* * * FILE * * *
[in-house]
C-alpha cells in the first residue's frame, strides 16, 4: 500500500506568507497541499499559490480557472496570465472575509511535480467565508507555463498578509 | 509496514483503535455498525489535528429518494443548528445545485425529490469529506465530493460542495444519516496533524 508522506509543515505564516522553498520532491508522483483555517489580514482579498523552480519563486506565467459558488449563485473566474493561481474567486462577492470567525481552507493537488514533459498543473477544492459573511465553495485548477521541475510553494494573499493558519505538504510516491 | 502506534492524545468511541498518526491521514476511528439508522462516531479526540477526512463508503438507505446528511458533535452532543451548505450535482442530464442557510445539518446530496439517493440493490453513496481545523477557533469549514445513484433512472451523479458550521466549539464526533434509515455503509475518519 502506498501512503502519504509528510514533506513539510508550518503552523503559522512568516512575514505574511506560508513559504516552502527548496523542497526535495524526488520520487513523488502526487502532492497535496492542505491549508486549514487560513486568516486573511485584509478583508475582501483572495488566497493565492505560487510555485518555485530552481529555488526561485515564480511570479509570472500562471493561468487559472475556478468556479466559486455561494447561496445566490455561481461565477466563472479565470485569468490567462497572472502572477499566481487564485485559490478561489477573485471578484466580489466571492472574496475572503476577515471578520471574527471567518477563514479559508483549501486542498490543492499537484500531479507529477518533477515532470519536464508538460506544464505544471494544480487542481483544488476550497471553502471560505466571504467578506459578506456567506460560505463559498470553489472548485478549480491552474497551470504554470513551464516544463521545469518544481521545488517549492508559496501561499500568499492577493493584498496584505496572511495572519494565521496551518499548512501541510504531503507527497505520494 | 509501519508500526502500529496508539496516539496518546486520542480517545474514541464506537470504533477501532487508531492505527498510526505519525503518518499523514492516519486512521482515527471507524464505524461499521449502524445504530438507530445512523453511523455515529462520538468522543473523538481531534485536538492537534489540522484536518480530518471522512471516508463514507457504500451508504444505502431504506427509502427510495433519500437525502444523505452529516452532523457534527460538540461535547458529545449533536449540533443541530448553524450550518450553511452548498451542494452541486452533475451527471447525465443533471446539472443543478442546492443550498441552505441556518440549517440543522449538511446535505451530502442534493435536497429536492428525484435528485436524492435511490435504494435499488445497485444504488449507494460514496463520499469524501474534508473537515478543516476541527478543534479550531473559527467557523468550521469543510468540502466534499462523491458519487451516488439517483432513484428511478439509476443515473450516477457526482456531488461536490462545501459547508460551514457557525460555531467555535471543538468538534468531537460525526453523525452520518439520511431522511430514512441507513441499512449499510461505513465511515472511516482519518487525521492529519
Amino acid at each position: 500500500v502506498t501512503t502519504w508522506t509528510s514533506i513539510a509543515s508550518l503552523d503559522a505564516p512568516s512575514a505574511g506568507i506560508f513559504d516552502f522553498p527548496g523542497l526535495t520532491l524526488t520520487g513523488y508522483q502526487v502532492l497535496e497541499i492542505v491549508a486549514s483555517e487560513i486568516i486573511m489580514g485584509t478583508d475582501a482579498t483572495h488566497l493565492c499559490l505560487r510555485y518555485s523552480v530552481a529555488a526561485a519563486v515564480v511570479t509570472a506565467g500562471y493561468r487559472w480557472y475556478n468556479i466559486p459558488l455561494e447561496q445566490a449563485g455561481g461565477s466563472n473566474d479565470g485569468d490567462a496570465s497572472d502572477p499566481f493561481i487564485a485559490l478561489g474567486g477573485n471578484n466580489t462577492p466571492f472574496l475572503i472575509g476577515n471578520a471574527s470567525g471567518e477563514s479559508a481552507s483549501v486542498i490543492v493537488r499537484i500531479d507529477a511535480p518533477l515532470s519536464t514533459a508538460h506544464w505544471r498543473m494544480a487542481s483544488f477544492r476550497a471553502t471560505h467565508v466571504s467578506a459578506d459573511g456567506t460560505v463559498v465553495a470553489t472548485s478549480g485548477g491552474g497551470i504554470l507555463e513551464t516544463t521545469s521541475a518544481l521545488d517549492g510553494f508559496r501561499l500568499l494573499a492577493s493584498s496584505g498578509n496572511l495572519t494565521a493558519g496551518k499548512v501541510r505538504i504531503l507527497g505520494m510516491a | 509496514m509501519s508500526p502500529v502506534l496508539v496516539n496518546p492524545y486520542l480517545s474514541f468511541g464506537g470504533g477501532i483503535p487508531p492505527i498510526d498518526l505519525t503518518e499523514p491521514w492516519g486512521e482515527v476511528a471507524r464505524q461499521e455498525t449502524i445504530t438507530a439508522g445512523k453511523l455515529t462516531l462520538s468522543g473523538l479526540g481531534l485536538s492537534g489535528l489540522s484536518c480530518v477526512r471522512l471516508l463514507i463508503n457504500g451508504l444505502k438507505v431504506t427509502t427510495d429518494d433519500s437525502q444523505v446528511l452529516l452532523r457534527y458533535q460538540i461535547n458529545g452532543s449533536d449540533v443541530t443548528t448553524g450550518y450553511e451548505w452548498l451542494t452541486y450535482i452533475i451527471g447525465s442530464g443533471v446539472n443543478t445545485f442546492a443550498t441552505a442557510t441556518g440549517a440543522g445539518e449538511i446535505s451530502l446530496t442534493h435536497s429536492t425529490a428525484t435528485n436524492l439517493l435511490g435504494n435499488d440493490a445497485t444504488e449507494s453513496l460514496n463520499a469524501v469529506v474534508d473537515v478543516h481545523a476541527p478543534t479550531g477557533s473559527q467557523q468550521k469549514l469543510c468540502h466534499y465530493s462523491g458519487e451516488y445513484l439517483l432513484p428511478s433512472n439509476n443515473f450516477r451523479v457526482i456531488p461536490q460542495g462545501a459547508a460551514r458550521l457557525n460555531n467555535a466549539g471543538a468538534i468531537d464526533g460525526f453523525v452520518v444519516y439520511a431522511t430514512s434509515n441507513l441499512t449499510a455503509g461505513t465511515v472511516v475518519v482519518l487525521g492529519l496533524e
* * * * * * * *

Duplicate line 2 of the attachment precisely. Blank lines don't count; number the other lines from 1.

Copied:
C-alpha cells in the first residue's frame, strides 16, 4: 500500500506568507497541499499559490480557472496570465472575509511535480467565508507555463498578509 | 509496514483503535455498525489535528429518494443548528445545485425529490469529506465530493460542495444519516496533524 508522506509543515505564516522553498520532491508522483483555517489580514482579498523552480519563486506565467459558488449563485473566474493561481474567486462577492470567525481552507493537488514533459498543473477544492459573511465553495485548477521541475510553494494573499493558519505538504510516491 | 502506534492524545468511541498518526491521514476511528439508522462516531479526540477526512463508503438507505446528511458533535452532543451548505450535482442530464442557510445539518446530496439517493440493490453513496481545523477557533469549514445513484433512472451523479458550521466549539464526533434509515455503509475518519 502506498501512503502519504509528510514533506513539510508550518503552523503559522512568516512575514505574511506560508513559504516552502527548496523542497526535495524526488520520487513523488502526487502532492497535496492542505491549508486549514487560513486568516486573511485584509478583508475582501483572495488566497493565492505560487510555485518555485530552481529555488526561485515564480511570479509570472500562471493561468487559472475556478468556479466559486455561494447561496445566490455561481461565477466563472479565470485569468490567462497572472502572477499566481487564485485559490478561489477573485471578484466580489466571492472574496475572503476577515471578520471574527471567518477563514479559508483549501486542498490543492499537484500531479507529477518533477515532470519536464508538460506544464505544471494544480487542481483544488476550497471553502471560505466571504467578506459578506456567506460560505463559498470553489472548485478549480491552474497551470504554470513551464516544463521545469518544481521545488517549492508559496501561499500568499492577493493584498496584505496572511495572519494565521496551518499548512501541510504531503507527497505520494 | 509501519508500526502500529496508539496516539496518546486520542480517545474514541464506537470504533477501532487508531492505527498510526505519525503518518499523514492516519486512521482515527471507524464505524461499521449502524445504530438507530445512523453511523455515529462520538468522543473523538481531534485536538492537534489540522484536518480530518471522512471516508463514507457504500451508504444505502431504506427509502427510495433519500437525502444523505452529516452532523457534527460538540461535547458529545449533536449540533443541530448553524450550518450553511452548498451542494452541486452533475451527471447525465443533471446539472443543478442546492443550498441552505441556518440549517440543522449538511446535505451530502442534493435536497429536492428525484435528485436524492435511490435504494435499488445497485444504488449507494460514496463520499469524501474534508473537515478543516476541527478543534479550531473559527467557523468550521469543510468540502466534499462523491458519487451516488439517483432513484428511478439509476443515473450516477457526482456531488461536490462545501459547508460551514457557525460555531467555535471543538468538534468531537460525526453523525452520518439520511431522511430514512441507513441499512449499510461505513465511515472511516482519518487525521492529519